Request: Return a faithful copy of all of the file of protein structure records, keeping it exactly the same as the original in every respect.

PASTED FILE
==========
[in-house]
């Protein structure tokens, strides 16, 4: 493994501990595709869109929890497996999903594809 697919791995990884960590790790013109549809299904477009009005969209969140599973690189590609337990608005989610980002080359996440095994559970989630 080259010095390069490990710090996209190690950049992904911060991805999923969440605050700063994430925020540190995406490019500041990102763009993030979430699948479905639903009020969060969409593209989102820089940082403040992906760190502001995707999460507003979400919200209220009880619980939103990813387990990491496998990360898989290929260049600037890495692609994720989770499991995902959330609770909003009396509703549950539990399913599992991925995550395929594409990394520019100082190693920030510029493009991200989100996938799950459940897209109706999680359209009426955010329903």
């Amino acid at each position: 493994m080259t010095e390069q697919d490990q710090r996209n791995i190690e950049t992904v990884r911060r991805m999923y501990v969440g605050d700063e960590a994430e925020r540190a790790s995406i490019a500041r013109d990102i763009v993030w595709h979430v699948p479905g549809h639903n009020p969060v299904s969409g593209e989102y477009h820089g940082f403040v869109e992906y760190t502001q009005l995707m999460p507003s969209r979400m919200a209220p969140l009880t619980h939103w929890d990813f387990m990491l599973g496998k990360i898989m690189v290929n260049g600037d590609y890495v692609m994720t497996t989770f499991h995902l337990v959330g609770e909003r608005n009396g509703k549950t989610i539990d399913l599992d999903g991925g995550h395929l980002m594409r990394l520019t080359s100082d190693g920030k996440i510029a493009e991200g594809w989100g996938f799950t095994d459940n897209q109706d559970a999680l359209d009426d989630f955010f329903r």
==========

[in-house]
């Protein structure tokens, strides 16, 4: 493994501990595709869109929890497996999903594809 697919791995990884960590790790013109549809299904477009009005969209969140599973690189590609337990608005989610980002080359996440095994559970989630 080259010095390069490990710090996209190690950049992904911060991805999923969440605050700063994430925020540190995406490019500041990102763009993030979430699948479905639903009020969060969409593209989102820089940082403040992906760190502001995707999460507003979400919200209220009880619980939103990813387990990491496998990360898989290929260049600037890495692609994720989770499991995902959330609770909003009396509703549950539990399913599992991925995550395929594409990394520019100082190693920030510029493009991200989100996938799950459940897209109706999680359209009426955010329903």
């Amino acid at each position: 493994m080259t010095e390069q697919d490990q710090r996209n791995i190690e950049t992904v990884r911060r991805m999923y501990v969440g605050d700063e960590a994430e925020r540190a790790s995406i490019a500041r013109d990102i763009v993030w595709h979430v699948p479905g549809h639903n009020p969060v299904s969409g593209e989102y477009h820089g940082f403040v869109e992906y760190t502001q009005l995707m999460p507003s969209r979400m919200a209220p969140l009880t619980h939103w929890d990813f387990m990491l599973g496998k990360i898989m690189v290929n260049g600037d590609y890495v692609m994720t497996t989770f499991h995902l337990v959330g609770e909003r608005n009396g509703k549950t989610i539990d399913l599992d999903g991925g995550h395929l980002m594409r990394l520019t080359s100082d190693g920030k996440i510029a493009e991200g594809w989100g996938f799950t095994d459940n897209q109706d559970a999680l359209d009426d989630f955010f329903r």